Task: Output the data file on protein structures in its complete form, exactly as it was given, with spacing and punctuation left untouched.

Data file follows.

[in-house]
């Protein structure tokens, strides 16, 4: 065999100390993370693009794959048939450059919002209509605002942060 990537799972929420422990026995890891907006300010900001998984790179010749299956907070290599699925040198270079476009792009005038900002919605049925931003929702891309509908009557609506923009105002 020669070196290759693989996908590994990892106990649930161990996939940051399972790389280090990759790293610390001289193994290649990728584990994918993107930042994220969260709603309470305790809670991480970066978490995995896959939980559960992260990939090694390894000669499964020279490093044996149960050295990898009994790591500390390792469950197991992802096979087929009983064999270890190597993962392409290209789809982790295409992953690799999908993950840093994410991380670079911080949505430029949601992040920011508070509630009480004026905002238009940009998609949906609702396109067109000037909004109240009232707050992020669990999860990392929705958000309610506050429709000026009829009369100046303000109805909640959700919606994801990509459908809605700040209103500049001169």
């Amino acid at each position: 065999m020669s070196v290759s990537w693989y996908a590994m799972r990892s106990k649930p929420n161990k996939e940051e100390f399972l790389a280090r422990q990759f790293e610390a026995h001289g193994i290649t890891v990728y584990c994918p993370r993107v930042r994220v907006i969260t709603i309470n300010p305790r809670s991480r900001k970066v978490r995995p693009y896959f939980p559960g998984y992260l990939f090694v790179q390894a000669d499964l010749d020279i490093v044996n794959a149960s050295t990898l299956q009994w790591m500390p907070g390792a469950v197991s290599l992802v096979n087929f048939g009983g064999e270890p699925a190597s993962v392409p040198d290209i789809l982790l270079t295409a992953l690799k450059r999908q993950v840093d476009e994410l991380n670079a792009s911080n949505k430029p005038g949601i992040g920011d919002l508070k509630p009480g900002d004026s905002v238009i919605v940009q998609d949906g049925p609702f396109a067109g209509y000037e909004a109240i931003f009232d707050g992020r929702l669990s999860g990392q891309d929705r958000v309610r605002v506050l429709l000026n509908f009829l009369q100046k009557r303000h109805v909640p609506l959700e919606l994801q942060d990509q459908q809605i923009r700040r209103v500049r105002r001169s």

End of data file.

[in-house]
């Protein structure tokens, strides 16, 4: 065999100390993370693009794959048939450059919002209509605002942060 990537799972929420422990026995890891907006300010900001998984790179010749299956907070290599699925040198270079476009792009005038900002919605049925931003929702891309509908009557609506923009105002 020669070196290759693989996908590994990892106990649930161990996939940051399972790389280090990759790293610390001289193994290649990728584990994918993107930042994220969260709603309470305790809670991480970066978490995995896959939980559960992260990939090694390894000669499964020279490093044996149960050295990898009994790591500390390792469950197991992802096979087929009983064999270890190597993962392409290209789809982790295409992953690799999908993950840093994410991380670079911080949505430029949601992040920011508070509630009480004026905002238009940009998609949906609702396109067109000037909004109240009232707050992020669990999860990392929705958000309610506050429709000026009829009369100046303000109805909640959700919606994801990509459908809605700040209103500049001169």
């Amino acid at each position: 065999m020669s070196v290759s990537w693989y996908a590994m799972r990892s106990k649930p929420n161990k996939e940051e100390f399972l790389a280090r422990q990759f790293e610390a026995h001289g193994i290649t890891v990728y584990c994918p993370r993107v930042r994220v907006i969260t709603i309470n300010p305790r809670s991480r900001k970066v978490r995995p693009y896959f939980p559960g998984y992260l990939f090694v790179q390894a000669d499964l010749d020279i490093v044996n794959a149960s050295t990898l299956q009994w790591m500390p907070g390792a469950v197991s290599l992802v096979n087929f048939g009983g064999e270890p699925a190597s993962v392409p040198d290209i789809l982790l270079t295409a992953l690799k450059r999908q993950v840093d476009e994410l991380n670079a792009s911080n949505k430029p005038g949601i992040g920011d919002l508070k509630p009480g900002d004026s905002v238009i919605v940009q998609d949906g049925p609702f396109a067109g209509y000037e909004a109240i931003f009232d707050g992020r929702l669990s999860g990392q891309d929705r958000v309610r605002v506050l429709l000026n509908f009829l009369q100046k009557r303000h109805v909640p609506l959700e919606l994801q942060d990509q459908q809605i923009r700040r209103v500049r105002r001169s």